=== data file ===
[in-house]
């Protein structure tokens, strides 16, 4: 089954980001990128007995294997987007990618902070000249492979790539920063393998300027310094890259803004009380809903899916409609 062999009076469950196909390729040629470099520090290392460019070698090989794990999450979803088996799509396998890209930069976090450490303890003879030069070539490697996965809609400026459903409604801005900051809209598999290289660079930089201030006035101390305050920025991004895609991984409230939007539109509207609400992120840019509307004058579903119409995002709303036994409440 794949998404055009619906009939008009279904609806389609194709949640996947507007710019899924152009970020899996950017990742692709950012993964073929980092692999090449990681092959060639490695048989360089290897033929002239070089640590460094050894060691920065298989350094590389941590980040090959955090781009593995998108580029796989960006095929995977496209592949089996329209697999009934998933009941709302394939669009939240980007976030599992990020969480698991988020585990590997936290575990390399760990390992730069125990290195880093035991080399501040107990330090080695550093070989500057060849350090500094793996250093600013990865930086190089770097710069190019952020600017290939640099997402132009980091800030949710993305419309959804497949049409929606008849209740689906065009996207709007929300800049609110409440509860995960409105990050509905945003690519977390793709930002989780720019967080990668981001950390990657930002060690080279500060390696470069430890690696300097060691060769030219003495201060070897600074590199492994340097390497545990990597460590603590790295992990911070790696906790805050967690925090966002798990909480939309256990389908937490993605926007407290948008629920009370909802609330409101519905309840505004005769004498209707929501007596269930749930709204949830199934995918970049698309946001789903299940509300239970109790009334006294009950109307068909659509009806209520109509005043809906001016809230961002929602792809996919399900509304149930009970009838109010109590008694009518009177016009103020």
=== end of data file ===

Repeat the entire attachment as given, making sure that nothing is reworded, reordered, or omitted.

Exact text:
[in-house]
């Protein structure tokens, strides 16, 4: 089954980001990128007995294997987007990618902070000249492979790539920063393998300027310094890259803004009380809903899916409609 062999009076469950196909390729040629470099520090290392460019070698090989794990999450979803088996799509396998890209930069976090450490303890003879030069070539490697996965809609400026459903409604801005900051809209598999290289660079930089201030006035101390305050920025991004895609991984409230939007539109509207609400992120840019509307004058579903119409995002709303036994409440 794949998404055009619906009939008009279904609806389609194709949640996947507007710019899924152009970020899996950017990742692709950012993964073929980092692999090449990681092959060639490695048989360089290897033929002239070089640590460094050894060691920065298989350094590389941590980040090959955090781009593995998108580029796989960006095929995977496209592949089996329209697999009934998933009941709302394939669009939240980007976030599992990020969480698991988020585990590997936290575990390399760990390992730069125990290195880093035991080399501040107990330090080695550093070989500057060849350090500094793996250093600013990865930086190089770097710069190019952020600017290939640099997402132009980091800030949710993305419309959804497949049409929606008849209740689906065009996207709007929300800049609110409440509860995960409105990050509905945003690519977390793709930002989780720019967080990668981001950390990657930002060690080279500060390696470069430890690696300097060691060769030219003495201060070897600074590199492994340097390497545990990597460590603590790295992990911070790696906790805050967690925090966002798990909480939309256990389908937490993605926007407290948008629920009370909802609330409101519905309840505004005769004498209707929501007596269930749930709204949830199934995918970049698309946001789903299940509300239970109790009334006294009950109307068909659509009806209520109509005043809906001016809230961002929602792809996919399900509304149930009970009838109010109590008694009518009177016009103020």